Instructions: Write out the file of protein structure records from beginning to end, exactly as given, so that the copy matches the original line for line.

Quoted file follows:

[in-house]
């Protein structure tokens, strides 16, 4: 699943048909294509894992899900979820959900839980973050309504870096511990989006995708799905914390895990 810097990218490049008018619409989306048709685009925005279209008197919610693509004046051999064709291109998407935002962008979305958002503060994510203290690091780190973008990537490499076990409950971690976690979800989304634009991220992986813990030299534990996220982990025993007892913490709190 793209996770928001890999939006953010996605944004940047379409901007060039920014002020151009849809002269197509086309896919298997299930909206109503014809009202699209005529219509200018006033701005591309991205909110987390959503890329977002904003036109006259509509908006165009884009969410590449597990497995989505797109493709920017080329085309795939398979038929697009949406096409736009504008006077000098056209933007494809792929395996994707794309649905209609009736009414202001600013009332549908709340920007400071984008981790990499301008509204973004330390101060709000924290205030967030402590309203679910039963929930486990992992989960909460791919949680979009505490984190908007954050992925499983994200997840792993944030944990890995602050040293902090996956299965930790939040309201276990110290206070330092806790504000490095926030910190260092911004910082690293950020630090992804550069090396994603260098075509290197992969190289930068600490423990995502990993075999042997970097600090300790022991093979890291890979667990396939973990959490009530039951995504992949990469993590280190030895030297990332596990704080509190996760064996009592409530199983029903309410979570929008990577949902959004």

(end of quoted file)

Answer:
[in-house]
């Protein structure tokens, strides 16, 4: 699943048909294509894992899900979820959900839980973050309504870096511990989006995708799905914390895990 810097990218490049008018619409989306048709685009925005279209008197919610693509004046051999064709291109998407935002962008979305958002503060994510203290690091780190973008990537490499076990409950971690976690979800989304634009991220992986813990030299534990996220982990025993007892913490709190 793209996770928001890999939006953010996605944004940047379409901007060039920014002020151009849809002269197509086309896919298997299930909206109503014809009202699209005529219509200018006033701005591309991205909110987390959503890329977002904003036109006259509509908006165009884009969410590449597990497995989505797109493709920017080329085309795939398979038929697009949406096409736009504008006077000098056209933007494809792929395996994707794309649905209609009736009414202001600013009332549908709340920007400071984008981790990499301008509204973004330390101060709000924290205030967030402590309203679910039963929930486990992992989960909460791919949680979009505490984190908007954050992925499983994200997840792993944030944990890995602050040293902090996956299965930790939040309201276990110290206070330092806790504000490095926030910190260092911004910082690293950020630090992804550069090396994603260098075509290197992969190289930068600490423990995502990993075999042997970097600090300790022991093979890291890979667990396939973990959490009530039951995504992949990469993590280190030895030297990332596990704080509190996760064996009592409530199983029903309410979570929008990577949902959004």